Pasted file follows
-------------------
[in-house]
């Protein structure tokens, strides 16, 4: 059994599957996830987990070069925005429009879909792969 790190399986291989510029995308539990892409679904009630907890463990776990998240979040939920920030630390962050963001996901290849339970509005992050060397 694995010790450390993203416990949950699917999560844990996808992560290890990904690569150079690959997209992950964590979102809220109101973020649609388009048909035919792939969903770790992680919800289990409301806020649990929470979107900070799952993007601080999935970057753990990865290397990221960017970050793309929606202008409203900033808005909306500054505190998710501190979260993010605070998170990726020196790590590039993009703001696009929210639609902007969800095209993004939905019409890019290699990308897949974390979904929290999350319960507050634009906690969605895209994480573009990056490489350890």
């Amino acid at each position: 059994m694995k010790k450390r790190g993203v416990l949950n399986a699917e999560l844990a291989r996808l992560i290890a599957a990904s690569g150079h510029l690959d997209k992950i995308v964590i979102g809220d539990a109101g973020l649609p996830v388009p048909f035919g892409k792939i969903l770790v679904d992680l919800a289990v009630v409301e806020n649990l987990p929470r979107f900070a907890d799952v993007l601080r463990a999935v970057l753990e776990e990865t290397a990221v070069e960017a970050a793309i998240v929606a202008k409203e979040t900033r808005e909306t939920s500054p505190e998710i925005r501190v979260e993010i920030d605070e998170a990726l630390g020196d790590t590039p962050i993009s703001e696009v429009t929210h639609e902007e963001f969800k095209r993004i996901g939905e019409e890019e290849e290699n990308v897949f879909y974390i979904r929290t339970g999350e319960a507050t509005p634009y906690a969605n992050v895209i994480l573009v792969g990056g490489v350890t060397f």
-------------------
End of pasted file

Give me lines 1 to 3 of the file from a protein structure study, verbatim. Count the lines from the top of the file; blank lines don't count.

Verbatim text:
[in-house]
């Protein structure tokens, strides 16, 4: 059994599957996830987990070069925005429009879909792969 790190399986291989510029995308539990892409679904009630907890463990776990998240979040939920920030630390962050963001996901290849339970509005992050060397 694995010790450390993203416990949950699917999560844990996808992560290890990904690569150079690959997209992950964590979102809220109101973020649609388009048909035919792939969903770790992680919800289990409301806020649990929470979107900070799952993007601080999935970057753990990865290397990221960017970050793309929606202008409203900033808005909306500054505190998710501190979260993010605070998170990726020196790590590039993009703001696009929210639609902007969800095209993004939905019409890019290699990308897949974390979904929290999350319960507050634009906690969605895209994480573009990056490489350890």
């Amino acid at each position: 059994m694995k010790k450390r790190g993203v416990l949950n399986a699917e999560l844990a291989r996808l992560i290890a599957a990904s690569g150079h510029l690959d997209k992950i995308v964590i979102g809220d539990a109101g973020l649609p996830v388009p048909f035919g892409k792939i969903l770790v679904d992680l919800a289990v009630v409301e806020n649990l987990p929470r979107f900070a907890d799952v993007l601080r463990a999935v970057l753990e776990e990865t290397a990221v070069e960017a970050a793309i998240v929606a202008k409203e979040t900033r808005e909306t939920s500054p505190e998710i925005r501190v979260e993010i920030d605070e998170a990726l630390g020196d790590t590039p962050i993009s703001e696009v429009t929210h639609e902007e963001f969800k095209r993004i996901g939905e019409e890019e290849e290699n990308v897949f879909y974390i979904r929290t339970g999350e319960a507050t509005p634009y906690a969605n992050v895209i994480l573009v792969g990056g490489v350890t060397f």